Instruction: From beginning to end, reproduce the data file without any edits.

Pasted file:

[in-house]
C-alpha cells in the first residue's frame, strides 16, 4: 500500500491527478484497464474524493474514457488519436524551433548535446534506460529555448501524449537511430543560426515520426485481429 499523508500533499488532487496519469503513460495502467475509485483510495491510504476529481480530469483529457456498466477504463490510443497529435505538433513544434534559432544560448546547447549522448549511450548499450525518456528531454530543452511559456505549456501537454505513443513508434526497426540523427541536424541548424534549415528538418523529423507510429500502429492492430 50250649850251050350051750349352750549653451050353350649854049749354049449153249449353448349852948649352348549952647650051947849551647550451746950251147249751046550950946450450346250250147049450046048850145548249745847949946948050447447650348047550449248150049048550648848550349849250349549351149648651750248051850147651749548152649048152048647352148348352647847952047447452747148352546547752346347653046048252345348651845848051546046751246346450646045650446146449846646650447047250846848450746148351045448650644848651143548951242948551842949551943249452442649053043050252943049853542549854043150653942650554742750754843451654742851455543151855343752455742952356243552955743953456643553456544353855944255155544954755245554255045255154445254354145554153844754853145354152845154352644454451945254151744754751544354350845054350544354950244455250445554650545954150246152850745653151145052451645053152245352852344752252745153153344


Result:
[in-house]
C-alpha cells in the first residue's frame, strides 16, 4: 500500500491527478484497464474524493474514457488519436524551433548535446534506460529555448501524449537511430543560426515520426485481429 499523508500533499488532487496519469503513460495502467475509485483510495491510504476529481480530469483529457456498466477504463490510443497529435505538433513544434534559432544560448546547447549522448549511450548499450525518456528531454530543452511559456505549456501537454505513443513508434526497426540523427541536424541548424534549415528538418523529423507510429500502429492492430 50250649850251050350051750349352750549653451050353350649854049749354049449153249449353448349852948649352348549952647650051947849551647550451746950251147249751046550950946450450346250250147049450046048850145548249745847949946948050447447650348047550449248150049048550648848550349849250349549351149648651750248051850147651749548152649048152048647352148348352647847952047447452747148352546547752346347653046048252345348651845848051546046751246346450646045650446146449846646650447047250846848450746148351045448650644848651143548951242948551842949551943249452442649053043050252943049853542549854043150653942650554742750754843451654742851455543151855343752455742952356243552955743953456643553456544353855944255155544954755245554255045255154445254354145554153844754853145354152845154352644454451945254151744754751544354350845054350544354950244455250445554650545954150246152850745653151145052451645053152245352852344752252745153153344